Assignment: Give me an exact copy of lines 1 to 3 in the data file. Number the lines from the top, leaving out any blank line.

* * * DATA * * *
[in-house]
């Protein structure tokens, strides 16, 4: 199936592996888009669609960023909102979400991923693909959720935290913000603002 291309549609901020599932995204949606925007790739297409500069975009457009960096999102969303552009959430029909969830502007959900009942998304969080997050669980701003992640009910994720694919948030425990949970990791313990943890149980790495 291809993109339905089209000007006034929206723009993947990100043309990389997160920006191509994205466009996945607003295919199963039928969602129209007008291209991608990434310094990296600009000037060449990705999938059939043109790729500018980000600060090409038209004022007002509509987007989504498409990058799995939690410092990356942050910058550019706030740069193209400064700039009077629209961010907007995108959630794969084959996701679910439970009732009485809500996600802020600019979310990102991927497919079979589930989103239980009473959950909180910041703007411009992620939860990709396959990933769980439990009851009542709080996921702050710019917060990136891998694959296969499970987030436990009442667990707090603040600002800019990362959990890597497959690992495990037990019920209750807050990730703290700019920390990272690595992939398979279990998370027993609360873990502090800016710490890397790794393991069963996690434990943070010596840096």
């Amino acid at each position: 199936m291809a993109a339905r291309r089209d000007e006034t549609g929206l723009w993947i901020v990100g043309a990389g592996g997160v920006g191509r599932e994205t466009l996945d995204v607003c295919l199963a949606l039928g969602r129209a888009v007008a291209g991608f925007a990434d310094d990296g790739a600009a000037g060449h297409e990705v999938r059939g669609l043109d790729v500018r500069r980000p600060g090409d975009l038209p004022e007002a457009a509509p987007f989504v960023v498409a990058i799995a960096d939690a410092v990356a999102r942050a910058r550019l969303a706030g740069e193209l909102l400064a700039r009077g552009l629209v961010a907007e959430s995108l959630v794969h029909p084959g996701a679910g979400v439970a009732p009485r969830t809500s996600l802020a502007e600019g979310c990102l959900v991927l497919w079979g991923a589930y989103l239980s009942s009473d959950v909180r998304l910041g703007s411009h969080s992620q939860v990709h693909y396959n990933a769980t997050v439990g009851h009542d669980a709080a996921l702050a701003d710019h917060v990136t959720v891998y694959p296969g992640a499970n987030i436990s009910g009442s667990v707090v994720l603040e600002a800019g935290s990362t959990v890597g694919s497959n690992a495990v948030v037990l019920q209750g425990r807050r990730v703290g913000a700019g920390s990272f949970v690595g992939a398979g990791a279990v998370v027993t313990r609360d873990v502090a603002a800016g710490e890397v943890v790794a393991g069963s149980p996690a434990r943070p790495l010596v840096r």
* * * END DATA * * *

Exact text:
[in-house]
């Protein structure tokens, strides 16, 4: 199936592996888009669609960023909102979400991923693909959720935290913000603002 291309549609901020599932995204949606925007790739297409500069975009457009960096999102969303552009959430029909969830502007959900009942998304969080997050669980701003992640009910994720694919948030425990949970990791313990943890149980790495 291809993109339905089209000007006034929206723009993947990100043309990389997160920006191509994205466009996945607003295919199963039928969602129209007008291209991608990434310094990296600009000037060449990705999938059939043109790729500018980000600060090409038209004022007002509509987007989504498409990058799995939690410092990356942050910058550019706030740069193209400064700039009077629209961010907007995108959630794969084959996701679910439970009732009485809500996600802020600019979310990102991927497919079979589930989103239980009473959950909180910041703007411009992620939860990709396959990933769980439990009851009542709080996921702050710019917060990136891998694959296969499970987030436990009442667990707090603040600002800019990362959990890597497959690992495990037990019920209750807050990730703290700019920390990272690595992939398979279990998370027993609360873990502090800016710490890397790794393991069963996690434990943070010596840096």
């Amino acid at each position: 199936m291809a993109a339905r291309r089209d000007e006034t549609g929206l723009w993947i901020v990100g043309a990389g592996g997160v920006g191509r599932e994205t466009l996945d995204v607003c295919l199963a949606l039928g969602r129209a888009v007008a291209g991608f925007a990434d310094d990296g790739a600009a000037g060449h297409e990705v999938r059939g669609l043109d790729v500018r500069r980000p600060g090409d975009l038209p004022e007002a457009a509509p987007f989504v960023v498409a990058i799995a960096d939690a410092v990356a999102r942050a910058r550019l969303a706030g740069e193209l909102l400064a700039r009077g552009l629209v961010a907007e959430s995108l959630v794969h029909p084959g996701a679910g979400v439970a009732p009485r969830t809500s996600l802020a502007e600019g979310c990102l959900v991927l497919w079979g991923a589930y989103l239980s009942s009473d959950v909180r998304l910041g703007s411009h969080s992620q939860v990709h693909y396959n990933a769980t997050v439990g009851h009542d669980a709080a996921l702050a701003d710019h917060v990136t959720v891998y694959p296969g992640a499970n987030i436990s009910g009442s667990v707090v994720l603040e600002a800019g935290s990362t959990v890597g694919s497959n690992a495990v948030v037990l019920q209750g425990r807050r990730v703290g913000a700019g920390s990272f949970v690595g992939a398979g990791a279990v998370v027993t313990r609360d873990v502090a603002a800016g710490e890397v943890v790794a393991g069963s149980p996690a434990r943070p790495l010596v840096r």